Finance lobby still shapes EU agenda despite historic meltdown
Analysis from 10 years of monitoring the finance lobby
Ten years ago, on 15 September 2008, the collapse of Wall Street investment bank Lehman Brothers signaled the beginning of a deep, serious financial breakdown. Among the causes: decision-makers inclined to take the advice of financial lobbyists as gospel and include it in their own political agenda – in the US as well as in the European Union. The laissez-faire nature of European financial regulation has had dire consequences.
While the crisis was still young, Corporate Europe Observatory started to explore the power of the financial lobby in the EU to reveal part of the dynamic that led to the crisis, and to monitor how this lobby would continue to fight back against the wide-spread demand for effective rules on financial markets.
Despite their responsibility for the 2008 crash, the financial sector has successfully avoided major reform in the decade since. Their army of lobbyists has won almost all the major battles, leaving new legislation full of loopholes and conditions similar to those that created the crash in the first place. The past ten years of financial lobbying have kept us vulnerable to future crises and costly bailouts.
An investigation into the identity of the ECB’s advisor groups reveal that those counselling the bank are mainly representatives of some of the most influential global financial corporations.
British banks, hedge funds, insurance companies and their lobby groups command massive resources and enjoy easy access to decision-makers in EU institutions. They have emerged victorious from many lobbying battles in Brussels, with key victories on banking regulation, hedge fund regulation, and complicated financial products such as derivatives, often at the cost of regulation in the public interest.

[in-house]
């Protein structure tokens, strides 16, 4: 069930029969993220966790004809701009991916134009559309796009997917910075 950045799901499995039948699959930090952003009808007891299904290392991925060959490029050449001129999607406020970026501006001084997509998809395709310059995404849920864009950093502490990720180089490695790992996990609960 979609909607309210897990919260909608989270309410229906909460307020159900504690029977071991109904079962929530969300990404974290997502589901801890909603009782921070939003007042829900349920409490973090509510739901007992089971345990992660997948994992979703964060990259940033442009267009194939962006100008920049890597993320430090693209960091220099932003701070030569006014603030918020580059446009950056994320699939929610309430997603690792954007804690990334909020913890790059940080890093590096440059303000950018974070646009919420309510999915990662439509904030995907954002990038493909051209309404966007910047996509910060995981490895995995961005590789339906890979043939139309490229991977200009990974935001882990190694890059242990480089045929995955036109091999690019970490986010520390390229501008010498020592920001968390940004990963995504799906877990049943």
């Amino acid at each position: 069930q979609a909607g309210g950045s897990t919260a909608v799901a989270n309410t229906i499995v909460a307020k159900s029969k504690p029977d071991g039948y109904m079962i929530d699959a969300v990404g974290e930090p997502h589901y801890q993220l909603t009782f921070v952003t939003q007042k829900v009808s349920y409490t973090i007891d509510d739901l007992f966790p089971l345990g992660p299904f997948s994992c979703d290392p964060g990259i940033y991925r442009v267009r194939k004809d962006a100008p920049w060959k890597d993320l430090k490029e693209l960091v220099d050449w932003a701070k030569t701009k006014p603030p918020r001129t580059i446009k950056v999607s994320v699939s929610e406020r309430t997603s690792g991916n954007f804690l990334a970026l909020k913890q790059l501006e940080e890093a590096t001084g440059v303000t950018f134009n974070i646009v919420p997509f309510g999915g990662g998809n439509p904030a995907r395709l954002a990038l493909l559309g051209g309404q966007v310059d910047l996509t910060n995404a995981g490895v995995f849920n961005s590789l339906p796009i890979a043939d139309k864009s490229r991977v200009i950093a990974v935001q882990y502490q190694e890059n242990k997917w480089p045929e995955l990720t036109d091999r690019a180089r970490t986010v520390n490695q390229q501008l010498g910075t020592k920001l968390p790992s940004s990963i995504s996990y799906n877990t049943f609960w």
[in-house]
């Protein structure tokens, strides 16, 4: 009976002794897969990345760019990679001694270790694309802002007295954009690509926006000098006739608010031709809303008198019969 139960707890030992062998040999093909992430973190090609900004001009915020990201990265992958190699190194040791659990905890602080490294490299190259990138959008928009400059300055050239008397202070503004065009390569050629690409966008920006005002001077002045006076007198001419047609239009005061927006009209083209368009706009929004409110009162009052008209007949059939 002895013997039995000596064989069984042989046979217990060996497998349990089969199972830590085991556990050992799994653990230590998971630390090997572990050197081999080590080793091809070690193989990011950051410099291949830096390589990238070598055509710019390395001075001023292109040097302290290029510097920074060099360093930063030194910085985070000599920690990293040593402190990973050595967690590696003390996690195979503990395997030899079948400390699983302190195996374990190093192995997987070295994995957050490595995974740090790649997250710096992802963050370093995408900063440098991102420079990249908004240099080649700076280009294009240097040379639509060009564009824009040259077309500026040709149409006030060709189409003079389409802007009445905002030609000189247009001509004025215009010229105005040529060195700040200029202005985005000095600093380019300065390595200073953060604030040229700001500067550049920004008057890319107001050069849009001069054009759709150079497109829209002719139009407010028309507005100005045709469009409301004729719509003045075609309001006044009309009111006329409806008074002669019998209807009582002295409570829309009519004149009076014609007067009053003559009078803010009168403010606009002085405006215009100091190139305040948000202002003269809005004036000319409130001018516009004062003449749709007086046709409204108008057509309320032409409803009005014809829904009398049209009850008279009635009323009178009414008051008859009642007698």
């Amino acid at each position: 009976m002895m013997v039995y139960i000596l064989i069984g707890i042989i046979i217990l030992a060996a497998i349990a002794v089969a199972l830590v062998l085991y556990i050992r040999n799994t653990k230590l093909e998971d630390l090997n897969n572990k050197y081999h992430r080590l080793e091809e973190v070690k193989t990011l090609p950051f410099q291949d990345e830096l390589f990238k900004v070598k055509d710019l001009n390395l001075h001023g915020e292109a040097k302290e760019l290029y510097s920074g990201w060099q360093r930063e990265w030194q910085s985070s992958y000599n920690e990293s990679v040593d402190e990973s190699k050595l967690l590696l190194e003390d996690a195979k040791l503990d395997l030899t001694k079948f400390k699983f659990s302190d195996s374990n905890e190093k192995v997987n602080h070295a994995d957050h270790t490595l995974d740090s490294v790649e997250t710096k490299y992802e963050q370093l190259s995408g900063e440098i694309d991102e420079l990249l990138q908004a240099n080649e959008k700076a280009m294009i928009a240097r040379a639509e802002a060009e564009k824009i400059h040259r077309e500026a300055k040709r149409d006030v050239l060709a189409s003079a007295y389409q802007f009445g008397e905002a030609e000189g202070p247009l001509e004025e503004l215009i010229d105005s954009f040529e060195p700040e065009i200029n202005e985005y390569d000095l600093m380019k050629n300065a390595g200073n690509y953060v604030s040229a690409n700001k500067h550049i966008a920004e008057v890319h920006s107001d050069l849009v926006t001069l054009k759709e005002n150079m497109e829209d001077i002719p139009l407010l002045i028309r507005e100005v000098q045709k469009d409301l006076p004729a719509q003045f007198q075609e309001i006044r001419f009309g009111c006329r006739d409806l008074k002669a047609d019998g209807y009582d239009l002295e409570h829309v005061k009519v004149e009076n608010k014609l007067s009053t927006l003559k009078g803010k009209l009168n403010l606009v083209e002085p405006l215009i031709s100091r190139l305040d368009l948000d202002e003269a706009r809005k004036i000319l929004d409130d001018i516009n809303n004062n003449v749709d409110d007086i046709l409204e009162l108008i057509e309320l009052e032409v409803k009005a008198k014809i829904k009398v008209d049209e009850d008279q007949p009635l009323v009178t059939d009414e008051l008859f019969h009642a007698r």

According to a leaked document, the EU is bent on using the TTIP negotiations with the US to get an agreement on financial regulation that will weaken reform and control of the financial sector. An example of how weak EU regulation has international implications.
The financial industry spends more than €120 million per year on lobbying in Brussels and employs more than 1,700 lobbyists to influence EU policy-making – at least. This report maps the key players and the resources they employ to have it their way on policy issues.
Far from being a solution to avoid future public bailouts and austerity, Europe's new banking union rules look like a victory for the financial sector to continue business as usual.
The biggest banks in Europe have little to fear from the EU's new banking regulations. But the public does. Due to loopholes the new rules will not prevent costly bailouts in the future. The risks are made clear in a recent accounting sleight of hand by Deutsche Bank.
The President of the European Central Bank Mario Draghi is a full member of a private group formed and dominated by some of the biggest banks in the world. They issue political statements and the reports, and have often played a key role on the lobbying scene. Should the ECB President really be allowed to team up with them.
The European banking lobby waged a successful battle first against international banking rules, and then in the European Union.
The financial lobby balks at the prospect of a Financial Transaction Tax. When it was proposed, they initiated a powerful campaign to kill it at birth, or failing that, water it down beyond all recognition.
The first post-crisis fierce lobbying battle in the EU was over regulation of hedge funds and private equity funds – the most speculative companies in the world of finance. By staging a well organised, aggressive campaign, and by bringing all their friends in Europe and in the US into the game, the investment fund industry could claim victory when the battle was over.
All too often the financial lobby has an easy job. They are often the first group the Commission asks for advice when drafting new legislation. The financial crisis in 2008 showed the ultimate cost of having advisory groups dominated by the financial industry. In the preceding years, they were in a good position to forge rules according to their interests – or even to prevent rules from being tabled in the first place.
When the Commission and the Council set out to respond to the financial crisis, they felt a need for advice on how to tackle future regulation. Ironically, they turned to people with close links to the world of megabanks, including Deutsche Bank, BNP Paribas, Lehman Brothers, to have them write a blueprint for the future EU regime on finance.